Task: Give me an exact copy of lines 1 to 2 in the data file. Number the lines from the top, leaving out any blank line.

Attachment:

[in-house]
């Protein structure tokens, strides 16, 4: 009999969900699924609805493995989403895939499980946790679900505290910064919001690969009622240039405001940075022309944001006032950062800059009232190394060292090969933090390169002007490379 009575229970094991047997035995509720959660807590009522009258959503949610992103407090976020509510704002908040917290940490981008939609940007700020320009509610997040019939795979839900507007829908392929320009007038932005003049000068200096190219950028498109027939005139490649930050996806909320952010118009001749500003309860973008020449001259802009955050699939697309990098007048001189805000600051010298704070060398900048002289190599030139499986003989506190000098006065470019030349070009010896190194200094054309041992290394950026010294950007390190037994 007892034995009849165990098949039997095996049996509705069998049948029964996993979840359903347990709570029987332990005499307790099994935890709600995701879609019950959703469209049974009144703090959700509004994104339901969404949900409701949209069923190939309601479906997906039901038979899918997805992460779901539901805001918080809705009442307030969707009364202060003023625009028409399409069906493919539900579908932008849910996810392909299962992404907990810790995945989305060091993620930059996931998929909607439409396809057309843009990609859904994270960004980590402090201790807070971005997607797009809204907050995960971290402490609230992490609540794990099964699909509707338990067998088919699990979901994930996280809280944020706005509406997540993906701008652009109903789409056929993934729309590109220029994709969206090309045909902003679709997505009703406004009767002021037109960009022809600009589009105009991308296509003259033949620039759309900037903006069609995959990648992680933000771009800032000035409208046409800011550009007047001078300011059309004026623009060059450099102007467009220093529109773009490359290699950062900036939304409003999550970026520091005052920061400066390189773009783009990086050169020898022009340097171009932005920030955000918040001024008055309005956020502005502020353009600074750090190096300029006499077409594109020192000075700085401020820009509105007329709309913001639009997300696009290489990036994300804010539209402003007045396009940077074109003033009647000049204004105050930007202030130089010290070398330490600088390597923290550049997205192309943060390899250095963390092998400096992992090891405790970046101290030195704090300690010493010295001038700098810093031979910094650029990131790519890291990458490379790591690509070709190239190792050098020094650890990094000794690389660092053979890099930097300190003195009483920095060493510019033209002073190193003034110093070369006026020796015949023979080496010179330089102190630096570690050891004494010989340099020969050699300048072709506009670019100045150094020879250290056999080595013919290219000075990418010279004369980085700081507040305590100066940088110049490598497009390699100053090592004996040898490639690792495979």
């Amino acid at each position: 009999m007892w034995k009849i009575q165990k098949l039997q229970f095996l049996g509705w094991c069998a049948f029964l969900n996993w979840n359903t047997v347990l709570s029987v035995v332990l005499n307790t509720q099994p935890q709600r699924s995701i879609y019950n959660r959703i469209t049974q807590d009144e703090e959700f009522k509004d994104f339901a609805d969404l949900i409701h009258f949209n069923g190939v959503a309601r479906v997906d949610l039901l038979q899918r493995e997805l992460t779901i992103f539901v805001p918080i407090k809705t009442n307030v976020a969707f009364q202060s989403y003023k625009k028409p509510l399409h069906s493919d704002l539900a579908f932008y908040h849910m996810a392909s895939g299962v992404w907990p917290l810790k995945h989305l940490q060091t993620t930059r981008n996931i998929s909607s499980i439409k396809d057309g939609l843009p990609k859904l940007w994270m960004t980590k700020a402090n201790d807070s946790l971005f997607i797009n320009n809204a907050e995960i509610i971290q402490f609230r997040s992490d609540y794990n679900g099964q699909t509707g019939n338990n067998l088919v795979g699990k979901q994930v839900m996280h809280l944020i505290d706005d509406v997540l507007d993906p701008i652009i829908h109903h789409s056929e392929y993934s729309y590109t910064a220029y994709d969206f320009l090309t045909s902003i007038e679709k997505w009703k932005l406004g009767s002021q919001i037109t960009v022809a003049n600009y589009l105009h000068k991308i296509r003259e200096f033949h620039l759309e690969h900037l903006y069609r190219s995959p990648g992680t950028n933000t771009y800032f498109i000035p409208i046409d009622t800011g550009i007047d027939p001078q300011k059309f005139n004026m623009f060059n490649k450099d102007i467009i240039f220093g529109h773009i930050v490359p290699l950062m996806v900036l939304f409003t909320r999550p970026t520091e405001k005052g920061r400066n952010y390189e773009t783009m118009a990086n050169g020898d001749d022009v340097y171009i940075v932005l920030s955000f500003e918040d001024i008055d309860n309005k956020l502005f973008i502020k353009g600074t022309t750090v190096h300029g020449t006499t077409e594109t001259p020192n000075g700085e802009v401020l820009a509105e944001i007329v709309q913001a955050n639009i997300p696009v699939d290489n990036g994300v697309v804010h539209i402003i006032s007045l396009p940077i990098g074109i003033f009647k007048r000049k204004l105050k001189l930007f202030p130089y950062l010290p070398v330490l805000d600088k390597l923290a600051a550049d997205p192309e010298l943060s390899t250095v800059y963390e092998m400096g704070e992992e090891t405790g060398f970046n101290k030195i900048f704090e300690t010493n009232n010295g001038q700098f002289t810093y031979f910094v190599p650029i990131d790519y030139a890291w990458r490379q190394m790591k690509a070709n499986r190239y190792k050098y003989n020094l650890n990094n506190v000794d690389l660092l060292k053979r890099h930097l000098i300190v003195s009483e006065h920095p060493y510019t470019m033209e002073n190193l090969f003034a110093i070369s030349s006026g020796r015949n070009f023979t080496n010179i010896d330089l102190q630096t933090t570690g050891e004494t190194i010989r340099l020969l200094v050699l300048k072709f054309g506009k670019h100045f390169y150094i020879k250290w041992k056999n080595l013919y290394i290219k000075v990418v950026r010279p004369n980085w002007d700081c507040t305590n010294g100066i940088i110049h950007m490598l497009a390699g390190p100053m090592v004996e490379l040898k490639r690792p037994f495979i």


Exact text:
[in-house]
């Protein structure tokens, strides 16, 4: 009999969900699924609805493995989403895939499980946790679900505290910064919001690969009622240039405001940075022309944001006032950062800059009232190394060292090969933090390169002007490379 009575229970094991047997035995509720959660807590009522009258959503949610992103407090976020509510704002908040917290940490981008939609940007700020320009509610997040019939795979839900507007829908392929320009007038932005003049000068200096190219950028498109027939005139490649930050996806909320952010118009001749500003309860973008020449001259802009955050699939697309990098007048001189805000600051010298704070060398900048002289190599030139499986003989506190000098006065470019030349070009010896190194200094054309041992290394950026010294950007390190037994 007892034995009849165990098949039997095996049996509705069998049948029964996993979840359903347990709570029987332990005499307790099994935890709600995701879609019950959703469209049974009144703090959700509004994104339901969404949900409701949209069923190939309601479906997906039901038979899918997805992460779901539901805001918080809705009442307030969707009364202060003023625009028409399409069906493919539900579908932008849910996810392909299962992404907990810790995945989305060091993620930059996931998929909607439409396809057309843009990609859904994270960004980590402090201790807070971005997607797009809204907050995960971290402490609230992490609540794990099964699909509707338990067998088919699990979901994930996280809280944020706005509406997540993906701008652009109903789409056929993934729309590109220029994709969206090309045909902003679709997505009703406004009767002021037109960009022809600009589009105009991308296509003259033949620039759309900037903006069609995959990648992680933000771009800032000035409208046409800011550009007047001078300011059309004026623009060059450099102007467009220093529109773009490359290699950062900036939304409003999550970026520091005052920061400066390189773009783009990086050169020898022009340097171009932005920030955000918040001024008055309005956020502005502020353009600074750090190096300029006499077409594109020192000075700085401020820009509105007329709309913001639009997300696009290489990036994300804010539209402003007045396009940077074109003033009647000049204004105050930007202030130089010290070398330490600088390597923290550049997205192309943060390899250095963390092998400096992992090891405790970046101290030195704090300690010493010295001038700098810093031979910094650029990131790519890291990458490379790591690509070709190239190792050098020094650890990094000794690389660092053979890099930097300190003195009483920095060493510019033209002073190193003034110093070369006026020796015949023979080496010179330089102190630096570690050891004494010989340099020969050699300048072709506009670019100045150094020879250290056999080595013919290219000075990418010279004369980085700081507040305590100066940088110049490598497009390699100053090592004996040898490639690792495979």